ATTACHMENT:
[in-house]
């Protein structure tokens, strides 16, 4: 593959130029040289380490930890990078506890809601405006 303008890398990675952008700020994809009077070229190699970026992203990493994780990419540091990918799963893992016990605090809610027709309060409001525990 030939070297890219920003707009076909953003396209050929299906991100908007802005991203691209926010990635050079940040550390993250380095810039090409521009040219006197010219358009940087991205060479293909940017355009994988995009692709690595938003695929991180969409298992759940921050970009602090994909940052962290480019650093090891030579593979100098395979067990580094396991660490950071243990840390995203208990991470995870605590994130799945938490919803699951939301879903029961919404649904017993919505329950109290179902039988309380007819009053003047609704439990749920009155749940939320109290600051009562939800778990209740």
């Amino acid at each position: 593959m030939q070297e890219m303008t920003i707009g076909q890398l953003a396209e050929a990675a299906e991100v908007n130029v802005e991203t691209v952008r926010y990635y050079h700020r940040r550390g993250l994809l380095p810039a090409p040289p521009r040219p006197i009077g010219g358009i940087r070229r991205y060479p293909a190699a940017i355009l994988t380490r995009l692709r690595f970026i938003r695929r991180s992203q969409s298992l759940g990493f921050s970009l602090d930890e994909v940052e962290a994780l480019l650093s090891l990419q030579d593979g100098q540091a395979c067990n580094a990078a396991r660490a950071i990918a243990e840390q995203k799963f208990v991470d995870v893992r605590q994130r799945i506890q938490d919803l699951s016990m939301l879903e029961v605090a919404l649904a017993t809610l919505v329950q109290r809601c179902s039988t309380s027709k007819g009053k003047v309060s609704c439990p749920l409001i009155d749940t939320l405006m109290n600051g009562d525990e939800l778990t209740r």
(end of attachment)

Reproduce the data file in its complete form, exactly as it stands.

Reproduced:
[in-house]
């Protein structure tokens, strides 16, 4: 593959130029040289380490930890990078506890809601405006 303008890398990675952008700020994809009077070229190699970026992203990493994780990419540091990918799963893992016990605090809610027709309060409001525990 030939070297890219920003707009076909953003396209050929299906991100908007802005991203691209926010990635050079940040550390993250380095810039090409521009040219006197010219358009940087991205060479293909940017355009994988995009692709690595938003695929991180969409298992759940921050970009602090994909940052962290480019650093090891030579593979100098395979067990580094396991660490950071243990840390995203208990991470995870605590994130799945938490919803699951939301879903029961919404649904017993919505329950109290179902039988309380007819009053003047609704439990749920009155749940939320109290600051009562939800778990209740």
């Amino acid at each position: 593959m030939q070297e890219m303008t920003i707009g076909q890398l953003a396209e050929a990675a299906e991100v908007n130029v802005e991203t691209v952008r926010y990635y050079h700020r940040r550390g993250l994809l380095p810039a090409p040289p521009r040219p006197i009077g010219g358009i940087r070229r991205y060479p293909a190699a940017i355009l994988t380490r995009l692709r690595f970026i938003r695929r991180s992203q969409s298992l759940g990493f921050s970009l602090d930890e994909v940052e962290a994780l480019l650093s090891l990419q030579d593979g100098q540091a395979c067990n580094a990078a396991r660490a950071i990918a243990e840390q995203k799963f208990v991470d995870v893992r605590q994130r799945i506890q938490d919803l699951s016990m939301l879903e029961v605090a919404l649904a017993t809610l919505v329950q109290r809601c179902s039988t309380s027709k007819g009053k003047v309060s609704c439990p749920l409001i009155d749940t939320l405006m109290n600051g009562d525990e939800l778990t209740r």